We seem to be heralding Charlie's turning 18 next week by familiarizing ourselves (working through voice mail trees, sitting in beige-themed agency waiting rooms, realizing we need to go back to the previous place we'd dealt with to get something to move on to the next) with SSA, SSI, and Medi-Cal, with interludes with the Regional Center, a California agency that assists in coordinating services for individuals with developmental disabilities -- which is something that we, being parents, do but there's so many regulations and policies, all serving their purpose but making things complicated and taking time (I noted the absence of such as the two mothers in the April 12 NBC Dateline "On the Brink" threw themselves into figuring out their son's programming and care after both turned 21). My general feeling is, you generally have to go to any office a minimum of two (/three) times to get that document or whatever you need and then you still have to follow up with a phone call and wait awhile to talk to a live person at the end of the multipart phone message.
I know we are setting things up for Charlie's future and, though frequently feeling as uncertain about what is supposed to be going on or even what question I should be asking as when Charlie was just diagnosed and someone from the St. Paul Public School district rattled off directives about IFSPs, "zero to three," IEPs, Medicare, we are feeling very glad to be in the thick of things.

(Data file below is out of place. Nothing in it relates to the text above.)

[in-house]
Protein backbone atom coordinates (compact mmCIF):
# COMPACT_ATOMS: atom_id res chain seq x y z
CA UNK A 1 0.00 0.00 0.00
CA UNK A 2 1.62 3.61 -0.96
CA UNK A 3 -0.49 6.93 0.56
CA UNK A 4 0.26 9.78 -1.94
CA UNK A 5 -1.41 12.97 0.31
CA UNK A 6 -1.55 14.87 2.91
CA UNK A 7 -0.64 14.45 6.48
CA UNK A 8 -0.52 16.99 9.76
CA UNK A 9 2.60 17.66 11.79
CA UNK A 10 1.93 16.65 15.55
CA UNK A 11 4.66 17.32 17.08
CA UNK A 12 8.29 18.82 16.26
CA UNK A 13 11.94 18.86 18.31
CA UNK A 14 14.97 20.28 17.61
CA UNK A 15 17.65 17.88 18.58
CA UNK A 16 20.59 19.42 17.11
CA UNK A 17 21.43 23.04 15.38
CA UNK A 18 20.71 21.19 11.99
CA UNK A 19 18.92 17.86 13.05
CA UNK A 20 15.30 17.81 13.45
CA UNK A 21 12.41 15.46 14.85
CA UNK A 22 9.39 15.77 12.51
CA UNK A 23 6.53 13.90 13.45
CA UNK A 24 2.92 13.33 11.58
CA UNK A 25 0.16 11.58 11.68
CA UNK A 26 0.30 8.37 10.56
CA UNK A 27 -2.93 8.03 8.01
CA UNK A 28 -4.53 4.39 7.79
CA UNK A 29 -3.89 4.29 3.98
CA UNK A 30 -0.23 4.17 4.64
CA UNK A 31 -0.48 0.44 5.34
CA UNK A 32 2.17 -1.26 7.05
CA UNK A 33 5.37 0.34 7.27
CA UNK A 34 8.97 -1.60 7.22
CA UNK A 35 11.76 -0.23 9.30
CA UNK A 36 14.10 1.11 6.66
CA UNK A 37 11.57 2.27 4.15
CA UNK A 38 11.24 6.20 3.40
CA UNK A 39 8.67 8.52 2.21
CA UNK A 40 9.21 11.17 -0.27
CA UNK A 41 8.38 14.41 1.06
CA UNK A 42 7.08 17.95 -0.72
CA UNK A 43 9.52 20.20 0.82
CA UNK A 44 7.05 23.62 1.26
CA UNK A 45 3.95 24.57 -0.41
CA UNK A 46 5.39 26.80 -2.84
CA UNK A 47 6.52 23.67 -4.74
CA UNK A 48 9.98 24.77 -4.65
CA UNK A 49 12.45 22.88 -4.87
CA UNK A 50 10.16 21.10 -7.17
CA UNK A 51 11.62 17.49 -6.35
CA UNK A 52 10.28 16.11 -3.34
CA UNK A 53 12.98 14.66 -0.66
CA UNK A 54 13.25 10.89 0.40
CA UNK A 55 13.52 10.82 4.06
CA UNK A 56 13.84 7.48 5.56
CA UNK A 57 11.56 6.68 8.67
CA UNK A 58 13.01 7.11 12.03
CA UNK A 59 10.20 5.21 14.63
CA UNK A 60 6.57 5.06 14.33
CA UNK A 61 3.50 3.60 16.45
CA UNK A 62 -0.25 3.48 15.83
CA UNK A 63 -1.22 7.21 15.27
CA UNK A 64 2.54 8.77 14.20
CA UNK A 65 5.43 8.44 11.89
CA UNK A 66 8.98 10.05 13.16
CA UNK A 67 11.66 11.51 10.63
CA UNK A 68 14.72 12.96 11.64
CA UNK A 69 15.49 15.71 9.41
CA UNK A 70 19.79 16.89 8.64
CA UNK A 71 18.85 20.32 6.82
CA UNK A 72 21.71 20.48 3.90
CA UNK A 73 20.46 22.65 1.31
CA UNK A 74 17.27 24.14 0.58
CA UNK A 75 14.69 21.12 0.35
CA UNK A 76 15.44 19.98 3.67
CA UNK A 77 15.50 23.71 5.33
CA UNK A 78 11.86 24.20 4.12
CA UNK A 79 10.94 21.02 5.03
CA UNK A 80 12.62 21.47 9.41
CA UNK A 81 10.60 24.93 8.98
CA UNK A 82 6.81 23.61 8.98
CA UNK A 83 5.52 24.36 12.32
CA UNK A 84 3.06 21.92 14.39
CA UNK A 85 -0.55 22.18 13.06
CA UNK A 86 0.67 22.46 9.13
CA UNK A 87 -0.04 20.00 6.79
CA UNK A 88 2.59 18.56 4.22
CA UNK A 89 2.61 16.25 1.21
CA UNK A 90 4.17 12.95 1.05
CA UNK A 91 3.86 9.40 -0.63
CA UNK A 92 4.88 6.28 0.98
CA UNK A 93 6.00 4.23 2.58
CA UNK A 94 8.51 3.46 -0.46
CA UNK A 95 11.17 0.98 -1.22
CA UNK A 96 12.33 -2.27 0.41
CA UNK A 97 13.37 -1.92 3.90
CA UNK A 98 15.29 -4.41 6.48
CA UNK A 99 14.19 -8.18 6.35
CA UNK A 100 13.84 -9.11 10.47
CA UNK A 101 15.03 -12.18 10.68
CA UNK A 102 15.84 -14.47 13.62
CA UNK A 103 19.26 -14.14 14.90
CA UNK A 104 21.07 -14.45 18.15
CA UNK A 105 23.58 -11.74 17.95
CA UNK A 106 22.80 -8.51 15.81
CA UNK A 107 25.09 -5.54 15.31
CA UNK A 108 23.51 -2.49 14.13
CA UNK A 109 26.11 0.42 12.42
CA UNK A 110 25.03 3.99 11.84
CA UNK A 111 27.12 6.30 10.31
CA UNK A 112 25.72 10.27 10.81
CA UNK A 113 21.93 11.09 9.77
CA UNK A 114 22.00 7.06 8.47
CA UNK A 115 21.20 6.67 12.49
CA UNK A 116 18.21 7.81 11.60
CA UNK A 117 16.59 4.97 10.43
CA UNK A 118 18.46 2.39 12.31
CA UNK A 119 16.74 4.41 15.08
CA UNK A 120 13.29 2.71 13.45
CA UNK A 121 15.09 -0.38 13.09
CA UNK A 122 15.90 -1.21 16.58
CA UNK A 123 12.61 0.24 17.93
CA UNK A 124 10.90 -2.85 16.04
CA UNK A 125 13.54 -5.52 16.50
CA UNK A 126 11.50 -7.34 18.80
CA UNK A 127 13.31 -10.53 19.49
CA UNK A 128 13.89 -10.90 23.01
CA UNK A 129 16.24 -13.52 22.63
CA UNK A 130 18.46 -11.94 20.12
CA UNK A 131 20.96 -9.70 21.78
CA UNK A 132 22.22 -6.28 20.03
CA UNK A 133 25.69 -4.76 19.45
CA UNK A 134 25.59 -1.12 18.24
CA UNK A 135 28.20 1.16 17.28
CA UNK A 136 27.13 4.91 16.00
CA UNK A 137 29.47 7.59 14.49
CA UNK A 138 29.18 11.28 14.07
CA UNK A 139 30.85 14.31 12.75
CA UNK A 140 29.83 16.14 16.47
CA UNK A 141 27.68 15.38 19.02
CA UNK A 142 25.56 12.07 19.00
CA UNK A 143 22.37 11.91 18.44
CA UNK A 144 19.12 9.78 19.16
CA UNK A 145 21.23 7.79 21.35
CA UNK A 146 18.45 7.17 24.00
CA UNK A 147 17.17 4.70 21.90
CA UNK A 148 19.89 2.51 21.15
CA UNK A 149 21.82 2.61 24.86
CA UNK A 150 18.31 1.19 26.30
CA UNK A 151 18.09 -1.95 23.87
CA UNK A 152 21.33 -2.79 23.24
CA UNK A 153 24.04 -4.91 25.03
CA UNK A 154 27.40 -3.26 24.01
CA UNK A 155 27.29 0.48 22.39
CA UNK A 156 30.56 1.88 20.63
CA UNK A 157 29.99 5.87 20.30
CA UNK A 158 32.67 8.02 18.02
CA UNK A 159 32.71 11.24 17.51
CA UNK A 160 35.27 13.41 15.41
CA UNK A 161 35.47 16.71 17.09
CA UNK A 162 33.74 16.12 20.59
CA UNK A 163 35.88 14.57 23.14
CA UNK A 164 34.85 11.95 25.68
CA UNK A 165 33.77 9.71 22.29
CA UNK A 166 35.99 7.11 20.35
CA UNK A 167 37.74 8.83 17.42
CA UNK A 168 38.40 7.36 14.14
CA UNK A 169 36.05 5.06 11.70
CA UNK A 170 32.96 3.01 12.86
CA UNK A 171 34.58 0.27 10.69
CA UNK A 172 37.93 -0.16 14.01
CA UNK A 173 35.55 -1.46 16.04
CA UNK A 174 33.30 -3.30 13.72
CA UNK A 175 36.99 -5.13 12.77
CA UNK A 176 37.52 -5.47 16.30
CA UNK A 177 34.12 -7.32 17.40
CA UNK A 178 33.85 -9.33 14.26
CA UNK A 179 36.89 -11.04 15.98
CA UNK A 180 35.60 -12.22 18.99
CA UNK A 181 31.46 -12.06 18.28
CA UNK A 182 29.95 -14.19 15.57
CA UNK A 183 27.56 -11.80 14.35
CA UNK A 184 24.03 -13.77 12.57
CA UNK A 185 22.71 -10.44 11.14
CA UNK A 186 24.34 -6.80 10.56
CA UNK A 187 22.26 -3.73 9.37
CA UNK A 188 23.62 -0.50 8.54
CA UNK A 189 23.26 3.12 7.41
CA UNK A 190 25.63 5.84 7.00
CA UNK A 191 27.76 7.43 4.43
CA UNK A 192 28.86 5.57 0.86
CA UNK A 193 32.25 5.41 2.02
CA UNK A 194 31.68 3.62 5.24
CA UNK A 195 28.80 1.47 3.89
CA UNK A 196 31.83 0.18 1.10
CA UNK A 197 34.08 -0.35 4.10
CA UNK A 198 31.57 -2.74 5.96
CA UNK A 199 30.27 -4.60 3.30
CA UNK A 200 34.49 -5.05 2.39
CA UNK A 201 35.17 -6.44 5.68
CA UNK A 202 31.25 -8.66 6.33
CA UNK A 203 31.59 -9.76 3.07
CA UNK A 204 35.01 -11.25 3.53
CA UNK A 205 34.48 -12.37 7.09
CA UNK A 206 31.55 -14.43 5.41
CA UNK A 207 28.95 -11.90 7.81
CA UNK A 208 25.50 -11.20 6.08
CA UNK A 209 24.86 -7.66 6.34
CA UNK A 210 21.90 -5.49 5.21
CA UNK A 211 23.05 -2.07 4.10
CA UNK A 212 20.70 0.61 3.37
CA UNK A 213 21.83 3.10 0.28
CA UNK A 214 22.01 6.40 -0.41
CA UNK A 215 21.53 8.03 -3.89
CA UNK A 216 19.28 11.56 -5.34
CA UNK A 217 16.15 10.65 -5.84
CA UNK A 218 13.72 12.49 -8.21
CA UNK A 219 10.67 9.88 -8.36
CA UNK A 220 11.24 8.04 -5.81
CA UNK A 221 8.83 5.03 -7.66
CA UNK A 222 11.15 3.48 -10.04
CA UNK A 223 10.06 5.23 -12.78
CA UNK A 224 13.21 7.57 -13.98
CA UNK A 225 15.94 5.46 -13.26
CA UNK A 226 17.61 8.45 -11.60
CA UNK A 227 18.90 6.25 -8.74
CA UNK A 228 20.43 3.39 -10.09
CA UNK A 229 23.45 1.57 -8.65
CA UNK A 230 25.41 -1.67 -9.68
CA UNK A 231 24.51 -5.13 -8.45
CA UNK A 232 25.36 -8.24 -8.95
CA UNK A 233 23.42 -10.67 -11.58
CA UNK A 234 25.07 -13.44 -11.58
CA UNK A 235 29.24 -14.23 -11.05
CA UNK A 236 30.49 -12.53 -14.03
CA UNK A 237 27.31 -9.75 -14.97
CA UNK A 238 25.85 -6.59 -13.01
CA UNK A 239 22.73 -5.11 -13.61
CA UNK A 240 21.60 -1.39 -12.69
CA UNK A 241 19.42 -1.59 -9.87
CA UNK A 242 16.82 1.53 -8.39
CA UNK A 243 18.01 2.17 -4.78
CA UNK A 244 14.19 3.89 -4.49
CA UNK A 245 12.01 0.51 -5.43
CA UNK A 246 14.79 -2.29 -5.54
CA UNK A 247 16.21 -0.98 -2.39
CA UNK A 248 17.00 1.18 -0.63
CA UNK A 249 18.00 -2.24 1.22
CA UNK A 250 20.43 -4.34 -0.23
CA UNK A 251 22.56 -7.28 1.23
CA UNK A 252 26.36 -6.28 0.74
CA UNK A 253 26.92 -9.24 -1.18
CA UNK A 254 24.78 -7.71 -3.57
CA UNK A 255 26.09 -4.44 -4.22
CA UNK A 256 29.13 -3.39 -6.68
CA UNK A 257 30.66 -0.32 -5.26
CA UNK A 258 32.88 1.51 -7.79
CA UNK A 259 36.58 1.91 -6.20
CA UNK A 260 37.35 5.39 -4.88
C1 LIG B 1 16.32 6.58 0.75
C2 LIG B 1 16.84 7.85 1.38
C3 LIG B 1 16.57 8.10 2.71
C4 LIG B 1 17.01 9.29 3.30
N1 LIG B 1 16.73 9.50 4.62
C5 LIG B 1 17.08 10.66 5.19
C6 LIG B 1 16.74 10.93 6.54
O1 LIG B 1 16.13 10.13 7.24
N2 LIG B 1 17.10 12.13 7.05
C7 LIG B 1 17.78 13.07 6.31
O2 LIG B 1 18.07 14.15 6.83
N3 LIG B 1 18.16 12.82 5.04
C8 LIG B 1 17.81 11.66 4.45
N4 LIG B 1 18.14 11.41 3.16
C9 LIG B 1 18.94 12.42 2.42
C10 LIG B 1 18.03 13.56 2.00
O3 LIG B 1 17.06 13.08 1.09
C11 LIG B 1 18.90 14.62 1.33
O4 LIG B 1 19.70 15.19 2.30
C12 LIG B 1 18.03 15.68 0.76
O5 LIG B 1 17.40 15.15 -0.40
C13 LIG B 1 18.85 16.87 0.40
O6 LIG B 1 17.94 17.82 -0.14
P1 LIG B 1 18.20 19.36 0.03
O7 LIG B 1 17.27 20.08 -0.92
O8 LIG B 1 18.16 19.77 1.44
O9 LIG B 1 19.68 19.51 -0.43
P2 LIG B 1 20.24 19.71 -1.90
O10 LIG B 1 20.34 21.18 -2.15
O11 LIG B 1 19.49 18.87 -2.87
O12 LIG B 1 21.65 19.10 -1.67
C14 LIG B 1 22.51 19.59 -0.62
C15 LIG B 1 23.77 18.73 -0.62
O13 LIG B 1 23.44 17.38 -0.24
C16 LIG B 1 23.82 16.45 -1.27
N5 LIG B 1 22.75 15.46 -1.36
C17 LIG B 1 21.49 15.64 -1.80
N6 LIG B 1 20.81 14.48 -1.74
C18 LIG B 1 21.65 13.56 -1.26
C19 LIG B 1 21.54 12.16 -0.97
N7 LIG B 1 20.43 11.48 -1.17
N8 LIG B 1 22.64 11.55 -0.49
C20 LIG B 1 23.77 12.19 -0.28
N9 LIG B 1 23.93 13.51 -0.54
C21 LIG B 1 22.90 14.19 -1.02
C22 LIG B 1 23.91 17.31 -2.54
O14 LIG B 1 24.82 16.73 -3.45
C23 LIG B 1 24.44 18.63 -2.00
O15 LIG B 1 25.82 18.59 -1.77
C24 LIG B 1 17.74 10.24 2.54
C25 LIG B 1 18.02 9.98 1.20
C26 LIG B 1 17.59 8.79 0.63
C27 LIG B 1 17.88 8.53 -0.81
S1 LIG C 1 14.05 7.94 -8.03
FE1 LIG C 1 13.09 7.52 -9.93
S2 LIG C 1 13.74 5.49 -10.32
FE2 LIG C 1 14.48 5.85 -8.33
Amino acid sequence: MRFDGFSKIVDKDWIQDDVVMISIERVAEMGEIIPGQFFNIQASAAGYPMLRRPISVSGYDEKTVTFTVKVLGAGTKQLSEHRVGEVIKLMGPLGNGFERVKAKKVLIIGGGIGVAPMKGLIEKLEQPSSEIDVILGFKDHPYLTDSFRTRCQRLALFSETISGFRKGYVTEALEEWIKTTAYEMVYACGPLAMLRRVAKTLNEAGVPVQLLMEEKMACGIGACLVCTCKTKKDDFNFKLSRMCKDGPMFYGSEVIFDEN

With most of my classes just about at the finish mark, I have been spending a good bit of time (when I'm not trying to translate the ssa.gov website) translating Seneca's tragedy, Phaedra. I started working on it six years ago and stopped, due to time constraints (I wonder why). Immersing myself in 1st century C.E. Roman dramas composed by someone whom the emperor Nero ordered to commit suicide, and who lived and worked under such a personage, and whose tragedies have been seen as models for Elizabethan revenge drama in all its gory finesse, and who is known for highly graphic language that uses lots of the vocabulary words my Medical Terminology students have learned albeit not in a medical way, just was not something I felt drawn to doing in medias res difficiles mihi filio Carlo.
Charlie's future, as a young autistic man with severe intellectual disabilities, will not be free of difficult things and of the sort that many people neither expect nor care to imagine. Kafka's Der Proseß made it clear that bureaucracy can be a modern hell and the Dead Letter Office, the former employer of Melville's Bartleby before he shows up in Wall Street, is definitely where no one wants forms, applications, paperwork and all else pertaining to Charlie's care to show up. Waits in hard plastic chairs to talk to a clerk about his case do end; questions eventually, sort of, more or less, basically, get answered; and all of Seneca's extant tragedies fit nicely into one every carryable book.